Gifting to Benefit Minor Children
Compliments of Litherland, Kennedy & Associates
Written By: The American Academy of Estate Planning Attorneys
[last updated February 2023]
Each year, the IRS excludes from the gift tax certain gifts, including:
- Gifts to a U.S. citizen spouse;
- Gifts up to $17,000 annually to any individual; and
- Direct payments to an educational provider for tuition or to a medical provider for medical care
When it comes to your minor children, grandchildren, or other important minors in your life, a few considerations must be addressed. They may not possess the legal capacity to receive gifts quite yet and few have the maturity to handle the money. There are a few ways to provide these gifts so that the gifts benefit and protect the minor child while also serving as the tax benefit you intended.
A Crummey trust requires a present interest. This means that the beneficiary (in this case a minor) must be granted the right to use and benefit from the gift in order for the gift to qualify for the “present interest” annual exclusion. First, this trust provides that when property is given to the trust, the beneficiary must have the right to withdraw the gift for at least 30 days. If the 30 days pass and the beneficiary has not withdrawn the gifted property, it then remains in the trust under the original terms of the agreement.
If, however, the beneficiary does not heed your wishes and opts to withdraw the funds, you can stipulate that you’ll never make another deposit. Often, this is enough to ensure a withdrawal is not made and, of course, it’s legal.
You may also add more than one beneficiary to the Crummey Trust. For example; if you have three beneficiaries, you can add the allowable maximum of $17,000 for each for a trust total of $51,000. If one of the beneficiaries has a need for the entire balance, the money can be used specifically for that one beneficiary. Remember the amount which can be gifted under the annual exclusion is adjusted for inflation and may change from the current $17,000.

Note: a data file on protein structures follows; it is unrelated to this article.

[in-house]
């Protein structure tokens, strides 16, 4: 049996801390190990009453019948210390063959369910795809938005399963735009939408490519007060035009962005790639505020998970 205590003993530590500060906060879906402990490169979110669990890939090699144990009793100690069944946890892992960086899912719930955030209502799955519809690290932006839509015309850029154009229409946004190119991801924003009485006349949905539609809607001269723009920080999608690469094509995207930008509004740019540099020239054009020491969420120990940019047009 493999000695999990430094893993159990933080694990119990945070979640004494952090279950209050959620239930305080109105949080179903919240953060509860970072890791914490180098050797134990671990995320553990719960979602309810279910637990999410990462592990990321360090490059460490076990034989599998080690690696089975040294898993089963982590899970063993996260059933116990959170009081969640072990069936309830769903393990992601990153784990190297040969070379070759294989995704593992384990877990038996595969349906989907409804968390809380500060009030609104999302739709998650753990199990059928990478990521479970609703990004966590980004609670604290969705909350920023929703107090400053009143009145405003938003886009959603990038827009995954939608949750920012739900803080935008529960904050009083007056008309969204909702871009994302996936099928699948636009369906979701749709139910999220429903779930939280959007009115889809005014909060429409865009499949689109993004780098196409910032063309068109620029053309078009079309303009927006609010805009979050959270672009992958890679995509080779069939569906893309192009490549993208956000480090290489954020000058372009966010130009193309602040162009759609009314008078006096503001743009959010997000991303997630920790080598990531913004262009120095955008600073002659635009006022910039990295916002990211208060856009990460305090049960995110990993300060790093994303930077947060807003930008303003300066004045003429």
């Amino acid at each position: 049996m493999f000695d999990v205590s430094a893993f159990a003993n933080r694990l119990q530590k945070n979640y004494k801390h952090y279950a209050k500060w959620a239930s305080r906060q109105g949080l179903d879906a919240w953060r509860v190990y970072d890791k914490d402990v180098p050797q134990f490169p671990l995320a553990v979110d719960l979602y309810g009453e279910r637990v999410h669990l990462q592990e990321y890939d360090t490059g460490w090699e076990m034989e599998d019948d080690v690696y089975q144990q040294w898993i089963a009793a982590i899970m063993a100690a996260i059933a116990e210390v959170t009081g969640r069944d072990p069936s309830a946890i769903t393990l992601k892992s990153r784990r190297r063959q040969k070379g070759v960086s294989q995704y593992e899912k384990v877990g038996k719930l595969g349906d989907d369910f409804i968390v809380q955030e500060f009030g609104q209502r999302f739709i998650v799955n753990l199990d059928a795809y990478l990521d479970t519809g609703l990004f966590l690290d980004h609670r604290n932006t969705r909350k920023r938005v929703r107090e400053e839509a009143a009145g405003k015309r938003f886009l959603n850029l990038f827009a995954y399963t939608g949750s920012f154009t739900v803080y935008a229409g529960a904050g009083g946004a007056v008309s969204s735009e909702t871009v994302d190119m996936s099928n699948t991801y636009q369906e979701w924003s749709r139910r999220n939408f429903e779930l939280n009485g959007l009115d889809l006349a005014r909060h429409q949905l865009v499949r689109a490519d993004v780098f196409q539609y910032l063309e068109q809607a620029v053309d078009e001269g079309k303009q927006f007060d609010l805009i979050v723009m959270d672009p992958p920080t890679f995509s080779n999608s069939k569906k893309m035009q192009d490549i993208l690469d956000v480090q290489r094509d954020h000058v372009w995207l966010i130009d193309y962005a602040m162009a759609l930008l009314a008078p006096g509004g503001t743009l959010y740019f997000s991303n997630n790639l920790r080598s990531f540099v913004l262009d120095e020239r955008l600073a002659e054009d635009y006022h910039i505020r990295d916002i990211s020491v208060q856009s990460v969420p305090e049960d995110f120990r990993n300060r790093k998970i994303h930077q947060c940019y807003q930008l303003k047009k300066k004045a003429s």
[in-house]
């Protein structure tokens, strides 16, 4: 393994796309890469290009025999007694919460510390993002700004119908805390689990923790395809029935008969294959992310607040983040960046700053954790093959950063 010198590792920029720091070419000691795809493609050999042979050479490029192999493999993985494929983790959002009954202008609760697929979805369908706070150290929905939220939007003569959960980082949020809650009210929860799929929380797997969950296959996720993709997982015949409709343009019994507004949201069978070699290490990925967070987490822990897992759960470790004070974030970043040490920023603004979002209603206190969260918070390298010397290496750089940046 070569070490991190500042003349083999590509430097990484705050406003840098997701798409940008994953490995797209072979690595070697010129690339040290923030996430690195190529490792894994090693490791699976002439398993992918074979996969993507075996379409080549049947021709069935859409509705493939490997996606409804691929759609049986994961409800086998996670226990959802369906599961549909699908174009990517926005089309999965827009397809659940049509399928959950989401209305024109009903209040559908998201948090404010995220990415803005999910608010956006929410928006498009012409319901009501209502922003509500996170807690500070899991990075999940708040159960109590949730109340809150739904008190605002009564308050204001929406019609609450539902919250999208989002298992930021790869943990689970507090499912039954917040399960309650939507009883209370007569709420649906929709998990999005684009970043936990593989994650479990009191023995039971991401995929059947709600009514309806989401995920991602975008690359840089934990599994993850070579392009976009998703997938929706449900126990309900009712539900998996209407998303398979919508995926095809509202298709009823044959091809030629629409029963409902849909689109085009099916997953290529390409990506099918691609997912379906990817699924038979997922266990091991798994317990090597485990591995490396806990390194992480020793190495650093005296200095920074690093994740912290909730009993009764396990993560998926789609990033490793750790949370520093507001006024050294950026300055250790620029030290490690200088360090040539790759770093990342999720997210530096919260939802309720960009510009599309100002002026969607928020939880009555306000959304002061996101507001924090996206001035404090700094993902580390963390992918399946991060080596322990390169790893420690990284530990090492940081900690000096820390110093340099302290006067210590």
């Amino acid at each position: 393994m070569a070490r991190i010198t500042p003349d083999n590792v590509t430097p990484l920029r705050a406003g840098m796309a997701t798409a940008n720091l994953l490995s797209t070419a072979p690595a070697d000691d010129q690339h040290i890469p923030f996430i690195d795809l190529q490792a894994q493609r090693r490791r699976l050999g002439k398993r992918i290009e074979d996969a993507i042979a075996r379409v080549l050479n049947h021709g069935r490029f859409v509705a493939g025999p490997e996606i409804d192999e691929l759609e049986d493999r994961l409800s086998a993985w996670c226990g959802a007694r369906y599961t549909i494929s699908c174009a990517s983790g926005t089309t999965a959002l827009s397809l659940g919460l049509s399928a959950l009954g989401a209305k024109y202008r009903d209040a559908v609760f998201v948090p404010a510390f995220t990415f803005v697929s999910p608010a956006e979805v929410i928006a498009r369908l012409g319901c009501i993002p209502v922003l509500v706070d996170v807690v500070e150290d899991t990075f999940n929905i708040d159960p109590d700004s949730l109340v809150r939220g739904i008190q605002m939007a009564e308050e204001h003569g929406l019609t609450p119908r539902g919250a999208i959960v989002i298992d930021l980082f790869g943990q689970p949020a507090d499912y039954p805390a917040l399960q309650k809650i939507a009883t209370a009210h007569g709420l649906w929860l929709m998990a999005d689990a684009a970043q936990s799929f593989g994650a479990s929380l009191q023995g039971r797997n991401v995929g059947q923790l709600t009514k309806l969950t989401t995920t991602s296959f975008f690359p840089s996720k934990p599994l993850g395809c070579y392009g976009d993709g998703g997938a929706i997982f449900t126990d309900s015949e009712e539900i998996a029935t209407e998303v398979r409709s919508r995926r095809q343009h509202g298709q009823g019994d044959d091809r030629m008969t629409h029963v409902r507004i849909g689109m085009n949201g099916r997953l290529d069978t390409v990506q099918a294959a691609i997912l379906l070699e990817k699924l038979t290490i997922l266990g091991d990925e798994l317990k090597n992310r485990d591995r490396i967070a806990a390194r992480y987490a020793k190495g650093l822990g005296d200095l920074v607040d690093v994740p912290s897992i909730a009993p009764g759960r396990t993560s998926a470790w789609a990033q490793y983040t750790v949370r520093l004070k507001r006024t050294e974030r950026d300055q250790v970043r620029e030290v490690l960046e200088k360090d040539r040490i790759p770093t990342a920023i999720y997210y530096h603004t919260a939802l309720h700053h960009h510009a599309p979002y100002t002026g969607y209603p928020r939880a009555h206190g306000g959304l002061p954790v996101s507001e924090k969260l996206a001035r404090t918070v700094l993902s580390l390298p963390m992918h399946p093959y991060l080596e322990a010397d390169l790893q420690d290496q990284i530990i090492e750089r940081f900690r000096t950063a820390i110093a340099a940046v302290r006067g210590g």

Another option is to establish a Section 2503(c) Trust. With this trust, a gift is made to the trust for the benefit of the child. You specify the terms, provided a portion of the gift is available for use for the child while still a minor. Any unused funds can be used in any way the individual sees fit. Typically, the minor has the right to withdraw the funds upon reaching the age of 21.
If the minor dies before reaching legal age, the trust goes to the individual’s estate or otherwise dispersed per that individual’s direction. Unlike the Crummey Trust, the Section 2503(c) Trust is set up for just one person.
With a bit of guidance, gifting efforts for the children and grandchildren in your life offers flexibility for both you and the recipient. A qualified estate planning attorney can provide guidance as you go about determining which trusts best suit your needs and help accomplish your goals.